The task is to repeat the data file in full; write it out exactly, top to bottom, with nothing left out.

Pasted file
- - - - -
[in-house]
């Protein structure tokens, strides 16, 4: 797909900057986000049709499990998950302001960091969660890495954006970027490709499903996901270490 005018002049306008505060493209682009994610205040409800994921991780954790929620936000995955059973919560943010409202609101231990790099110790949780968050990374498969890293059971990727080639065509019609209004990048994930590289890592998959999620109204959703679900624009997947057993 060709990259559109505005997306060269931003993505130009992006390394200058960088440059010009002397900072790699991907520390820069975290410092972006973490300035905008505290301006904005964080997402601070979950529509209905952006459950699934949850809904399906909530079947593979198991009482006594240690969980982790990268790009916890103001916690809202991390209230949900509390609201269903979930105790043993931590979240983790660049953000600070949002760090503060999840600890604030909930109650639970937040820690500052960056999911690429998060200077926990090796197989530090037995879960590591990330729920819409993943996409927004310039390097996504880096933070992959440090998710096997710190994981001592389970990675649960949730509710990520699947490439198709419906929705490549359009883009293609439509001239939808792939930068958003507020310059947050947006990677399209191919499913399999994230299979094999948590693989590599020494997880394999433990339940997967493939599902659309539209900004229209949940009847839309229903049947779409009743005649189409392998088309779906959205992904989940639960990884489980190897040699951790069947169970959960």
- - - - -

[in-house]
């Protein structure tokens, strides 16, 4: 797909900057986000049709499990998950302001960091969660890495954006970027490709499903996901270490 005018002049306008505060493209682009994610205040409800994921991780954790929620936000995955059973919560943010409202609101231990790099110790949780968050990374498969890293059971990727080639065509019609209004990048994930590289890592998959999620109204959703679900624009997947057993 060709990259559109505005997306060269931003993505130009992006390394200058960088440059010009002397900072790699991907520390820069975290410092972006973490300035905008505290301006904005964080997402601070979950529509209905952006459950699934949850809904399906909530079947593979198991009482006594240690969980982790990268790009916890103001916690809202991390209230949900509390609201269903979930105790043993931590979240983790660049953000600070949002760090503060999840600890604030909930109650639970937040820690500052960056999911690429998060200077926990090796197989530090037995879960590591990330729920819409993943996409927004310039390097996504880096933070992959440090998710096997710190994981001592389970990675649960949730509710990520699947490439198709419906929705490549359009883009293609439509001239939808792939930068958003507020310059947050947006990677399209191919499913399999994230299979094999948590693989590599020494997880394999433990339940997967493939599902659309539209900004229209949940009847839309229903049947779409009743005649189409392998088309779906959205992904989940639960990884489980190897040699951790069947169970959960």